Northeast Times

Scary Stuff

Charles Christ­man III has been feel­ing plenty of in­spir­a­tion at the Shady Brook Farm in Yard­ley. MARIA POUCH­NIKOVA / TIMES PHOTO

— A vis­it to a farm’s pop­u­lar Hal­loween at­trac­tion has giv­en a film­maker an idea for a fright flick.

Start­Frag­ment

Charles Christ­man III was work­ing at Shep­ard Re­cre­ation Cen­ter in West Phil­adelphia back in 2008 when he brought some mem­bers of the film club to the an­nu­al Hor­ror­Fest at Shady Brook Farm in Yard­ley.

The young­sters had fun, and so did their chap­er­one.

In fact, Christ­man, of Holmes­burg, de­cided to write a movie script titled Hell­hound Hayride.

“My main in­spir­a­tion was when I brought six of my kids from the film club here,” he said dur­ing a re­cent in­ter­view at the 220-acre Bucks County farm that will cel­eb­rate its 100th an­niversary in 2013.

The pro­duc­tion was delayed for a few years, but Christ­man star­ted 2012 de­term­ined to make the film.

While look­ing for a loc­a­tion, he thought of Shady Brook Farm. In Janu­ary, he and his Back­2n­inety9 Pro­duc­tions got the OK to film there.

“I was floored,” he said. “On the first pitch, someone says yes. That nev­er hap­pens. When you have the loc­a­tion, you’ve won half the battle.”

The oth­er half, of course, is money.

Christ­man, a St. Bern­ard and Fath­er Judge gradu­ate who now works at Ferko Play­ground in Ju­ni­ata, be­lieves he can make the film with­in a $50,000 budget.

The main fund-rais­ing vehicle he will pur­sue is Kick­starter, an on­line com­pany that bills it­self as the world’s largest fund­ing plat­form for cre­at­ive pro­jects in areas such as mu­sic, film, art, tech­no­logy, design, food and pub­lish­ing.

Christ­man, 31, would set his goal of rais­ing $50,000 in a cer­tain peri­od of time.

If the gen­er­al pub­lic con­trib­utes that much, let the film­ing be­gin, at least as soon as Christ­man ob­tains in­sur­ance and hires act­ors, crew and sound tech­ni­cians.

If not, no money changes hands.

Christ­man, who has been dir­ect­ing and pro­du­cing short films since 2003, is con­fid­ent that Kick­starter will ac­cept his pro­ject, and that fans will back it fin­an­cially.

“I love hor­ror, and there’s a huge fan base for it,” he said. “Hor­ror fans are ra­bid like that.”

The film is about three kids who are tak­ing a CYO-sponsored Hal­loween bus trip to a hor­ror at­trac­tion. The stu­dents en­counter three un­wel­come vis­it­ors who take a “bite” out of their fun time.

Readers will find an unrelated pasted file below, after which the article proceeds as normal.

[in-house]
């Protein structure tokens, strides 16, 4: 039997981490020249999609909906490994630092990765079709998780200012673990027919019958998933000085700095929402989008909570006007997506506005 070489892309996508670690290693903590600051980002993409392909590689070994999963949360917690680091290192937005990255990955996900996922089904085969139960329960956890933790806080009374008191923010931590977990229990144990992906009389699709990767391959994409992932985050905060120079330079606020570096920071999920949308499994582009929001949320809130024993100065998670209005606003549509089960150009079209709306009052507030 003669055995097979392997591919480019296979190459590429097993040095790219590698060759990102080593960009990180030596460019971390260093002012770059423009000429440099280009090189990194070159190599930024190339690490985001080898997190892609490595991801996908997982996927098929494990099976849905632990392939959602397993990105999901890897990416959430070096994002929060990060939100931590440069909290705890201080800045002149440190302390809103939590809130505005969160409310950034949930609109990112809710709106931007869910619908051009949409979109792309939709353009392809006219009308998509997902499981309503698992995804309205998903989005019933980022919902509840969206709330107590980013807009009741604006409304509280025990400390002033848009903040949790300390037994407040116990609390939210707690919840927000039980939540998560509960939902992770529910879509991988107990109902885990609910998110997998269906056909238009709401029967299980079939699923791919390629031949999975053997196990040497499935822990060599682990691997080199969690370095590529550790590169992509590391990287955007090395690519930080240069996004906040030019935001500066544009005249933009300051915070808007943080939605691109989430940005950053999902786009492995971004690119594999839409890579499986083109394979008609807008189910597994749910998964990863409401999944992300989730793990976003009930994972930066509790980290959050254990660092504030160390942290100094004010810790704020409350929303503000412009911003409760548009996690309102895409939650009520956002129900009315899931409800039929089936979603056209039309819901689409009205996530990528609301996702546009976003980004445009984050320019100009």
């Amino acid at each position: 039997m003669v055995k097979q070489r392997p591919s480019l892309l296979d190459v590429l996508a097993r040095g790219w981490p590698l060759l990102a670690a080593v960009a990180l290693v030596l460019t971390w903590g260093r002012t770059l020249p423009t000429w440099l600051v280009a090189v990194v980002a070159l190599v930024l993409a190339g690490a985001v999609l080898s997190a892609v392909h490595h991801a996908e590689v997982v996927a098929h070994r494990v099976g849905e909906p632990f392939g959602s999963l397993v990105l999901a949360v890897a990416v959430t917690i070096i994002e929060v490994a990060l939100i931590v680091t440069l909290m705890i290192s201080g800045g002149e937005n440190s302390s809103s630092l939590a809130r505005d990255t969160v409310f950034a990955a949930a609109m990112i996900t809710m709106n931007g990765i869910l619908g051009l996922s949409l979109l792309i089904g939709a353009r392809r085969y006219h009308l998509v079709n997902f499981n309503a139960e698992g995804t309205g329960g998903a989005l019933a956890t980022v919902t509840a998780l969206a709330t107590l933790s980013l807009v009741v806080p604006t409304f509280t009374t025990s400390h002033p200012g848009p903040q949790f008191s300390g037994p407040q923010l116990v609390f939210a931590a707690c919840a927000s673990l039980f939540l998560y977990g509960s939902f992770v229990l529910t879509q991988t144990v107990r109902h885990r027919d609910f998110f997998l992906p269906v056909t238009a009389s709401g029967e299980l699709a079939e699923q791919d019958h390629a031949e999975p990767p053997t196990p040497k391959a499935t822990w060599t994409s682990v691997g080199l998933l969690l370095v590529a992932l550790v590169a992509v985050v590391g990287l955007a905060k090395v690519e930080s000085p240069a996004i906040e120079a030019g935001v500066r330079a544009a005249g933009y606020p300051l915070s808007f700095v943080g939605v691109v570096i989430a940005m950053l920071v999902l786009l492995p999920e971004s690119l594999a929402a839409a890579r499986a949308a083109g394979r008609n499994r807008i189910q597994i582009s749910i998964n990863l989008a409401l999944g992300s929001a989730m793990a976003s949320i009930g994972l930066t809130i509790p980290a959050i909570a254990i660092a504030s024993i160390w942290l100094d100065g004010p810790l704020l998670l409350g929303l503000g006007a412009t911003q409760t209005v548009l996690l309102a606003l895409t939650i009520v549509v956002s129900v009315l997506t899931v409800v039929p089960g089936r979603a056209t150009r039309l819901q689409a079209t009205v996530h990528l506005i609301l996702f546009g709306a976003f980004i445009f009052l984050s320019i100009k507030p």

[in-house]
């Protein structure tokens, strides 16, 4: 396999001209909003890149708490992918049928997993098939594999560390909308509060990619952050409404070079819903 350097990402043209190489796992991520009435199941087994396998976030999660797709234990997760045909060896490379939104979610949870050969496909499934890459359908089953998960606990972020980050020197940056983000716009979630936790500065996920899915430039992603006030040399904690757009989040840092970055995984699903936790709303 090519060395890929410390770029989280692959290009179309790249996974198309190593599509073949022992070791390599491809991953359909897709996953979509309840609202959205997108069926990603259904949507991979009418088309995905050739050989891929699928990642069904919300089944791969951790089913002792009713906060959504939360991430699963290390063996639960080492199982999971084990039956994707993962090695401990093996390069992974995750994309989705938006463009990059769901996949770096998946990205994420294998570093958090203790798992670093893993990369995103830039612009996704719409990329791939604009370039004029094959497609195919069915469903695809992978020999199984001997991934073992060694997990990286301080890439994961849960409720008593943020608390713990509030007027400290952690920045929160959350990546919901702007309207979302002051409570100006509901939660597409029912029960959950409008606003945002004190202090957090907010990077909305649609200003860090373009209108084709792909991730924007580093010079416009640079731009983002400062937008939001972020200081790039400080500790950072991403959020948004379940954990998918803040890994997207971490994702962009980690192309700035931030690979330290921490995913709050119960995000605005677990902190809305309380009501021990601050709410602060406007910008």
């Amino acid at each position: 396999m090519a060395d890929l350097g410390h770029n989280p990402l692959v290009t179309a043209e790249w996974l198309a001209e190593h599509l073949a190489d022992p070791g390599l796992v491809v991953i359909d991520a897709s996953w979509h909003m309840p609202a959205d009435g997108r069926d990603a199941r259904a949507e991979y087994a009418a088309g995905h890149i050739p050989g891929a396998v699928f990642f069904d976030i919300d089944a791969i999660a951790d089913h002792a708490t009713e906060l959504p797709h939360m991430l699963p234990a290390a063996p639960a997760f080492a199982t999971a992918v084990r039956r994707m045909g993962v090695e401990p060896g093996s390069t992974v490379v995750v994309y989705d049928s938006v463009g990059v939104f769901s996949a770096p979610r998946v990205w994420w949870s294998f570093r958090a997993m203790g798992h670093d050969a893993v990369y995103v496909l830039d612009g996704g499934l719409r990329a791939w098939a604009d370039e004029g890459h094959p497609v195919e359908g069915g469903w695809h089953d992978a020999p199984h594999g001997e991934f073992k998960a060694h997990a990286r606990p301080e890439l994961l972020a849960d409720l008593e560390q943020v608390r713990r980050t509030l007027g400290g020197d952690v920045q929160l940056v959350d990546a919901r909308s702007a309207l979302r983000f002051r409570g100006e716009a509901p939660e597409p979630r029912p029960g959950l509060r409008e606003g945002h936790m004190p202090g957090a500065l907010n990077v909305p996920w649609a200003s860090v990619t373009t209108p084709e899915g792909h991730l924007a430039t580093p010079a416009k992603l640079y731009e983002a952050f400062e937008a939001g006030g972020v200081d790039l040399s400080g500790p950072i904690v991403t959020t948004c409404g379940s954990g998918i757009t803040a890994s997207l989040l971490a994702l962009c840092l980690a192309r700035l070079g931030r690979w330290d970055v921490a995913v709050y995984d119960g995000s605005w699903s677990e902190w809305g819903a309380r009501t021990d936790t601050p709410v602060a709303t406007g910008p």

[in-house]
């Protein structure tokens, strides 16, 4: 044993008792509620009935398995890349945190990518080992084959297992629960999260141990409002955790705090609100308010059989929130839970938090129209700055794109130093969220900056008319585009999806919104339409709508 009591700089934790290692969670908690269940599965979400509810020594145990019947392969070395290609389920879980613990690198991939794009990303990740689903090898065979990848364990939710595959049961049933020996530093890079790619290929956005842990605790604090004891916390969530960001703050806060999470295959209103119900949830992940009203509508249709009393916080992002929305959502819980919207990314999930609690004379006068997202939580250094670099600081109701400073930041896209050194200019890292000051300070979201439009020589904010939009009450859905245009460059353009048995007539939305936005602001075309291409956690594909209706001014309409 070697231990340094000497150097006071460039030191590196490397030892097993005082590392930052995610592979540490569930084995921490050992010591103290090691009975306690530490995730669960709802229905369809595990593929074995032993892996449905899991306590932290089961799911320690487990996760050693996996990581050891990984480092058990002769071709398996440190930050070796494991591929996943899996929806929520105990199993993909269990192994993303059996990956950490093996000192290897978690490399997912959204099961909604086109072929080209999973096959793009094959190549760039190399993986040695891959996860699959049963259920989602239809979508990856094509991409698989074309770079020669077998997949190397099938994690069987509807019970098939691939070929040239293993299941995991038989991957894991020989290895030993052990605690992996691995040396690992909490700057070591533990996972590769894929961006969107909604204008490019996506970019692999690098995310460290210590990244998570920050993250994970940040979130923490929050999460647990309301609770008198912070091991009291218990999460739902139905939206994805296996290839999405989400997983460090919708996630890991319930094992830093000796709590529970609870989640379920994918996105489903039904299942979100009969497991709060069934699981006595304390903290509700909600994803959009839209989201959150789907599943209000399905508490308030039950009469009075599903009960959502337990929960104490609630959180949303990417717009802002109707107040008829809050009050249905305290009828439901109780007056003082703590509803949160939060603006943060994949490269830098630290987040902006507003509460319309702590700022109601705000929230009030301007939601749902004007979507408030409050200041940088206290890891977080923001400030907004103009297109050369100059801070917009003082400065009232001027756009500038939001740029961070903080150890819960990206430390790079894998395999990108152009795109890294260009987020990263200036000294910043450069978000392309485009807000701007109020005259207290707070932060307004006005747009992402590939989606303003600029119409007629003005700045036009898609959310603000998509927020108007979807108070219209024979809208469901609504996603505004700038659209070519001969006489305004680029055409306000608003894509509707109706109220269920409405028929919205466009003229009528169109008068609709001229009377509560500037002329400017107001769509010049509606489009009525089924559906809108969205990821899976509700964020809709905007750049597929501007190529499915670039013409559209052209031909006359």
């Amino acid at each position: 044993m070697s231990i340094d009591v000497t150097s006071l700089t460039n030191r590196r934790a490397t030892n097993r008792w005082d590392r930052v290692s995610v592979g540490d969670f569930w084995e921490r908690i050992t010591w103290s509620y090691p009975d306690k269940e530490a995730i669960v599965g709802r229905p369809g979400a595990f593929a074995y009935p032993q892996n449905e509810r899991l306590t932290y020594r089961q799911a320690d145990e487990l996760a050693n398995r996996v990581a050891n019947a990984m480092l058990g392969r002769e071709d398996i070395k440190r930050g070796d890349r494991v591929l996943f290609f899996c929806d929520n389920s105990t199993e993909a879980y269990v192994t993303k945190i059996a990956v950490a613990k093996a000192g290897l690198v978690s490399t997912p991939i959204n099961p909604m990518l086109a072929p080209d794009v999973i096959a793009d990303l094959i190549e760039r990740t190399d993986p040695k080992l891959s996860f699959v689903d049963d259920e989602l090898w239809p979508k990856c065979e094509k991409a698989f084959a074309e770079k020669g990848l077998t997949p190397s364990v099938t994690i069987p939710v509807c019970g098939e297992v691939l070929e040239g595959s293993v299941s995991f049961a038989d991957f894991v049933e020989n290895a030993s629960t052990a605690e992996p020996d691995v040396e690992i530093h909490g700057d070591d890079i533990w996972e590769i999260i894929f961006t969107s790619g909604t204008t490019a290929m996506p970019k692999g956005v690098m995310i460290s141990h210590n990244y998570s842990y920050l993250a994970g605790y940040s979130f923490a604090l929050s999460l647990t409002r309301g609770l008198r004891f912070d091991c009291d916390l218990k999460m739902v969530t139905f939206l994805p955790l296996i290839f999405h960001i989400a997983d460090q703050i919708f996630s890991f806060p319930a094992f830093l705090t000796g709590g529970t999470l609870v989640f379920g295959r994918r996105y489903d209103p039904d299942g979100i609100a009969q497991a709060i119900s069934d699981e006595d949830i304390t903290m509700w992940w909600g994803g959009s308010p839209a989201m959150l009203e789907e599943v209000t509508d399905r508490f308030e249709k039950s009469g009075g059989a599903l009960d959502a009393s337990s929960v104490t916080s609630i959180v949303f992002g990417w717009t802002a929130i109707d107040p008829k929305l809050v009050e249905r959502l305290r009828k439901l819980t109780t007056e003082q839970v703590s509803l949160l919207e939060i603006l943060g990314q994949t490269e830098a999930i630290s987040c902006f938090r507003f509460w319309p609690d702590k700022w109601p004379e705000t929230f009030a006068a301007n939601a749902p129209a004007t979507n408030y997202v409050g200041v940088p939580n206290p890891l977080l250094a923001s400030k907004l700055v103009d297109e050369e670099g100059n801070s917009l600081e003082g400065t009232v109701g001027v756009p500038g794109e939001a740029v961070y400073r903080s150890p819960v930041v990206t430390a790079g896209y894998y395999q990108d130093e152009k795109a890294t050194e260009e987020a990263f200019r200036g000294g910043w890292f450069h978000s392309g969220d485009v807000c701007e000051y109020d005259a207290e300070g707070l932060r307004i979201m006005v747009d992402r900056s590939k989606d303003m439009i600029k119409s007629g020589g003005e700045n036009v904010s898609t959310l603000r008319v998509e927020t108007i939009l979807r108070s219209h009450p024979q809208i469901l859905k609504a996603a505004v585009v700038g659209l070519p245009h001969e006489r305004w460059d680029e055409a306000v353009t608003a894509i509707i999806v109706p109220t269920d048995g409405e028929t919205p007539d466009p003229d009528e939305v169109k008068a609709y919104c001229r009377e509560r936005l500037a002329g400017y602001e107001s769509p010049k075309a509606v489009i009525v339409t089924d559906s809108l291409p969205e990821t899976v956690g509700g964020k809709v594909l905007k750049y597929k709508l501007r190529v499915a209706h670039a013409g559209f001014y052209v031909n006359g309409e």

Asked to de­scribe it fur­ther, Christ­man likened it to “Stand By Me meets The Mon­ster Squad.” It’s more of a 1980s throw­back hor­ror film, with some fun mixed in the plot.

Christ­man, who gradu­ated from Temple Uni­versity in 2005 with a de­gree in film and me­dia arts, be­lieves it’s a coup that he’ll shoot about 80 per­cent of the film at Shady Brook Farm (the rest will be shot else­where, in­clud­ing scenes in an al­ley and a veter­in­ari­an’s of­fice).

The folks at Shady Brook Farm are also happy to provide the loc­a­tion.

Dave Flem­ing, Shady Brook’s gen­er­al man­ager and a mem­ber of the fam­ily that has owned the farm all these 99 years, read the script and re­viewed Christ­man’s past pro­jects be­fore giv­ing the OK.

“We’re honored that he felt Hor­ror­Fest was an in­spir­a­tion,” Flem­ing said. “We were ex­cited to be ap­proached and are thrilled to be a part of it.”

If all goes as planned, shoot­ing would be­gin in mid-Septem­ber. Christ­man would film at night and dusk over six days. He’d in­clude live foot­age of Hor­ror­Fest.

Flem­ing said Shady Brook has nev­er been a loc­a­tion for a fea­ture film, though it’s been home to a mu­sic video and stu­dent films. Its haunted hayride was also the in­spir­a­tion for a book.

Flem­ing also in­dic­ated that Shady Brook might even want to hold an out­door screen­ing once the film is re­leased.

Eve Moody, Shady Brook’s dir­ect­or of fun, said the farm feels good about at­tach­ing its name to the pro­ject.

“I think Charles’ movie will film nicely here,” she said.

Much of the ac­tion will take place at a junk­yard filled with broken-down cars, fake body parts and rus­ted equip­ment.

“There’s your scene right there,” Christ­man was told by pro­du­cer/dir­ect­or of pho­to­graphy Wendell Raul­ston Jr., whom he met at Temple.

The su­per-hy­brid mutated hell­hounds get loose and really be­gin to wreak hav­oc in a gi­ant coffin. Oth­er scenes will be shot at a barn and in fields.

Christ­man has long-range plans to take Hell­hound Hayride on the film fest­iv­al cir­cuit, but only after a big open­ing night at Shady Brook Farm.

“I plan to premiere it here on Hal­loween 2013,” he said. ••

You can reach at twaring@bsmphilly.com.

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